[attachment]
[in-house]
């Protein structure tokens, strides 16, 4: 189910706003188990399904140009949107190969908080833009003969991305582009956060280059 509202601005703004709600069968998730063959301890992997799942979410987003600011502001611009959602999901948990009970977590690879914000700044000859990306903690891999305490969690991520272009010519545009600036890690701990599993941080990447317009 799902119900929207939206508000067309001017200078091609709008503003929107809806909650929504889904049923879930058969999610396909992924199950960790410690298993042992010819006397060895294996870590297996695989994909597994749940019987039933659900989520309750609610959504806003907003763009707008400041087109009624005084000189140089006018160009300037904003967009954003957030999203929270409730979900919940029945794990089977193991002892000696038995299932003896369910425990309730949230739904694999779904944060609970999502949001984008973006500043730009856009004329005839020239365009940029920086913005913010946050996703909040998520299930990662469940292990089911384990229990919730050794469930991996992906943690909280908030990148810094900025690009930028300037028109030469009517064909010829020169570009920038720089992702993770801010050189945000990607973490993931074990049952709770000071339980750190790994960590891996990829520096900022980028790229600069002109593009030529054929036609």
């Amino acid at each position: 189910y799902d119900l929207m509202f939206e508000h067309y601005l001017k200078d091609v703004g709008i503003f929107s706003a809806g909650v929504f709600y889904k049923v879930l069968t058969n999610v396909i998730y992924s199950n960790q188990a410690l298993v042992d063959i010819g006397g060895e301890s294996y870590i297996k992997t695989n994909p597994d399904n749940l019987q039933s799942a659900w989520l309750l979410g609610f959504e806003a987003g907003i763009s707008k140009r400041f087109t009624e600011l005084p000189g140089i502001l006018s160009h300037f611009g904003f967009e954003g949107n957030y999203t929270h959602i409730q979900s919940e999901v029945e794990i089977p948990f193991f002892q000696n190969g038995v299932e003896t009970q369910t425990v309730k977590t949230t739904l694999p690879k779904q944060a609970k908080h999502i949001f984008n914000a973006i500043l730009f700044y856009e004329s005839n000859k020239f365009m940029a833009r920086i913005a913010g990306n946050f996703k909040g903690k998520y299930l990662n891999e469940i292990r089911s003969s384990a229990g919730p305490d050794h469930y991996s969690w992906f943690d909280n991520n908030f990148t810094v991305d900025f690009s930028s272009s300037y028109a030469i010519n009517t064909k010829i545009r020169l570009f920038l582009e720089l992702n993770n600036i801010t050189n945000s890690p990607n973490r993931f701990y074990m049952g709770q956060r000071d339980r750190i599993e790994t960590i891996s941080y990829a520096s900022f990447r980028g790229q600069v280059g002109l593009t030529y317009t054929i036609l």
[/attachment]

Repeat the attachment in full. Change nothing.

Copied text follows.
[in-house]
């Protein structure tokens, strides 16, 4: 189910706003188990399904140009949107190969908080833009003969991305582009956060280059 509202601005703004709600069968998730063959301890992997799942979410987003600011502001611009959602999901948990009970977590690879914000700044000859990306903690891999305490969690991520272009010519545009600036890690701990599993941080990447317009 799902119900929207939206508000067309001017200078091609709008503003929107809806909650929504889904049923879930058969999610396909992924199950960790410690298993042992010819006397060895294996870590297996695989994909597994749940019987039933659900989520309750609610959504806003907003763009707008400041087109009624005084000189140089006018160009300037904003967009954003957030999203929270409730979900919940029945794990089977193991002892000696038995299932003896369910425990309730949230739904694999779904944060609970999502949001984008973006500043730009856009004329005839020239365009940029920086913005913010946050996703909040998520299930990662469940292990089911384990229990919730050794469930991996992906943690909280908030990148810094900025690009930028300037028109030469009517064909010829020169570009920038720089992702993770801010050189945000990607973490993931074990049952709770000071339980750190790994960590891996990829520096900022980028790229600069002109593009030529054929036609």
């Amino acid at each position: 189910y799902d119900l929207m509202f939206e508000h067309y601005l001017k200078d091609v703004g709008i503003f929107s706003a809806g909650v929504f709600y889904k049923v879930l069968t058969n999610v396909i998730y992924s199950n960790q188990a410690l298993v042992d063959i010819g006397g060895e301890s294996y870590i297996k992997t695989n994909p597994d399904n749940l019987q039933s799942a659900w989520l309750l979410g609610f959504e806003a987003g907003i763009s707008k140009r400041f087109t009624e600011l005084p000189g140089i502001l006018s160009h300037f611009g904003f967009e954003g949107n957030y999203t929270h959602i409730q979900s919940e999901v029945e794990i089977p948990f193991f002892q000696n190969g038995v299932e003896t009970q369910t425990v309730k977590t949230t739904l694999p690879k779904q944060a609970k908080h999502i949001f984008n914000a973006i500043l730009f700044y856009e004329s005839n000859k020239f365009m940029a833009r920086i913005a913010g990306n946050f996703k909040g903690k998520y299930l990662n891999e469940i292990r089911s003969s384990a229990g919730p305490d050794h469930y991996s969690w992906f943690d909280n991520n908030f990148t810094v991305d900025f690009s930028s272009s300037y028109a030469i010519n009517t064909k010829i545009r020169l570009f920038l582009e720089l992702n993770n600036i801010t050189n945000s890690p990607n973490r993931f701990y074990m049952g709770q956060r000071d339980r750190i599993e790994t960590i891996s941080y990829a520096s900022f990447r980028g790229q600069v280059g002109l593009t030529y317009t054929i036609l």